Author(s): C. B. Rose, K. Manktelow, C. A. Booth & D. G. Proverbs
There is an acknowledged need to improve the resilience of those at risk of
flooding in areas of the UK.
Studies of disaster preparedness worldwide indicate
raising awareness of a hazard does not necessarily engender action.
In the UK
the majority of the at-risk population do not display adaptation behaviours until
they have experienced one or more flood events, a finding not adequately
explained by levels of information provision or financial pressures.
appreciation of the psychological underpinning of current behaviour patterns,
including decision-making processes, can illuminate our understanding of the
A review of relevant psychological theories affecting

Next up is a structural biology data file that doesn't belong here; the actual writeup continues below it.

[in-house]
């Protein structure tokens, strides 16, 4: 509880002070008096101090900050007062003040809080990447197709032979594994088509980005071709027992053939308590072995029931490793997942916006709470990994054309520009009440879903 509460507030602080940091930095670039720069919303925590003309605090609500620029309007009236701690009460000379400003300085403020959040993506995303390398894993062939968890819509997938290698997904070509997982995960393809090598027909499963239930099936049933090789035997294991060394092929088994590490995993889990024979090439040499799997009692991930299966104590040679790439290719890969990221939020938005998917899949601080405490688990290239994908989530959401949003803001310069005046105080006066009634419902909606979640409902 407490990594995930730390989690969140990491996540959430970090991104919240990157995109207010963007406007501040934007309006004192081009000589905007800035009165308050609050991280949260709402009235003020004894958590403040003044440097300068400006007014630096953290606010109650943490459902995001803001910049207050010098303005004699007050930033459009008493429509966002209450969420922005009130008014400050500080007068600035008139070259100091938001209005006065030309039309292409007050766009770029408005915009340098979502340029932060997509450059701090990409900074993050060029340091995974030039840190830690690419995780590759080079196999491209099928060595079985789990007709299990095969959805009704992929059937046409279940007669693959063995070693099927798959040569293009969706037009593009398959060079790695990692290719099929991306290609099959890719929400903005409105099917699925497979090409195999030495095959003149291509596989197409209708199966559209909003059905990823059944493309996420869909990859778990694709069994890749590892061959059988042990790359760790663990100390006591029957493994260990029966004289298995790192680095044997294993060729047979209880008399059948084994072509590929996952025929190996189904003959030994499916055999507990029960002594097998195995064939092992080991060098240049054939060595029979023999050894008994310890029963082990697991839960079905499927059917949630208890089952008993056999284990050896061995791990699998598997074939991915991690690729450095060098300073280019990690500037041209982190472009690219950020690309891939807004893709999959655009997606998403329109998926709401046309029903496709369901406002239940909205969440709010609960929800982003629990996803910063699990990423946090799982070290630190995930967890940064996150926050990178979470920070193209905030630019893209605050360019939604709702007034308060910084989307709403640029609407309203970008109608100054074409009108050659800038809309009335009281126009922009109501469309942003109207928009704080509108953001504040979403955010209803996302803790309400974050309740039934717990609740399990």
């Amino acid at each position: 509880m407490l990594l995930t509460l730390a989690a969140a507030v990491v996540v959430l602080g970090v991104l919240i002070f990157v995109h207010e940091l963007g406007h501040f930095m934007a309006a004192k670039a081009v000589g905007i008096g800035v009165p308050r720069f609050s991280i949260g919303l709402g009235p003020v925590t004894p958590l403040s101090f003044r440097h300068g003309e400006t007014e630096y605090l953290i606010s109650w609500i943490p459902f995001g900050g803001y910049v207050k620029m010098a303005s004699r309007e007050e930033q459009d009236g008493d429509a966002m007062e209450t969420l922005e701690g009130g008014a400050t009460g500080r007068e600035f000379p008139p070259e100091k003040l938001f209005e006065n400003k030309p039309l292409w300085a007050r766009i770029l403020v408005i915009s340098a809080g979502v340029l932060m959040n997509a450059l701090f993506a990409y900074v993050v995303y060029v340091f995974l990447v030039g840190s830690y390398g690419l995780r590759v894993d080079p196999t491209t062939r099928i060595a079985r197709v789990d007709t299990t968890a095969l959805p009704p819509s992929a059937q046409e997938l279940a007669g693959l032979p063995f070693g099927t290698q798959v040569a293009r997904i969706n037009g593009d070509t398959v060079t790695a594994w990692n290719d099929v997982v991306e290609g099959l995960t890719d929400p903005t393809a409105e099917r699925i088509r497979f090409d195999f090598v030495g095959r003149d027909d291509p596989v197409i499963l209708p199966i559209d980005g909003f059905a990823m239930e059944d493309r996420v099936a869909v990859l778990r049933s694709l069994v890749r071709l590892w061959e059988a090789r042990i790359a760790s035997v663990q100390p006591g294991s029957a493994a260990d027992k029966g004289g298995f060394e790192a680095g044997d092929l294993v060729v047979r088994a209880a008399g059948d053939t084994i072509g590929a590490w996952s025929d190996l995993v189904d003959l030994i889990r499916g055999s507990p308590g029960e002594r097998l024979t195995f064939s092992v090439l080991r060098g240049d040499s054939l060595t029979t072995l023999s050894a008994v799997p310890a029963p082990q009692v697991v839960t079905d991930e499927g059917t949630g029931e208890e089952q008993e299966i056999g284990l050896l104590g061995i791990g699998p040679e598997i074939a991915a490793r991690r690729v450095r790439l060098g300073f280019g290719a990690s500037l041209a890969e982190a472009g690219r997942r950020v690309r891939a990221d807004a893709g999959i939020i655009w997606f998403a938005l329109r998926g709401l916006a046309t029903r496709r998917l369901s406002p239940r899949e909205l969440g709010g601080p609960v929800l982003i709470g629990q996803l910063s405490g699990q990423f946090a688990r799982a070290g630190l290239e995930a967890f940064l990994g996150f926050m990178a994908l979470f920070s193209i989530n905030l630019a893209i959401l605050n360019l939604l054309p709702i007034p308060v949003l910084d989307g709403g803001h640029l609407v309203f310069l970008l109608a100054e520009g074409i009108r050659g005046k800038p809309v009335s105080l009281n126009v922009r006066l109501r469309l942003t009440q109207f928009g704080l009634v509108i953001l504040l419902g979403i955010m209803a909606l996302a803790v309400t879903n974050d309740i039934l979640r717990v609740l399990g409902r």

adaptation behaviours in a variety of hazard situations is presented.
reveal the influence of belief systems, such as locus of control and self-efficacy,
on decision-making in risk environments: statistically significant correlations
have been noted between the types of hazard-behaviours displayed and the
scores obtained on the relevant belief system metrics.
It is suggested
psychometric measures might be employed as capability indicators and adoption
of such techniques may contribute to improved resilience in the future.
flood, resilience, psychology, preparedness, adaptation, capability.
Size: 456 kb
Paper DOI: 10.2495/978-1-84564-646-2/10
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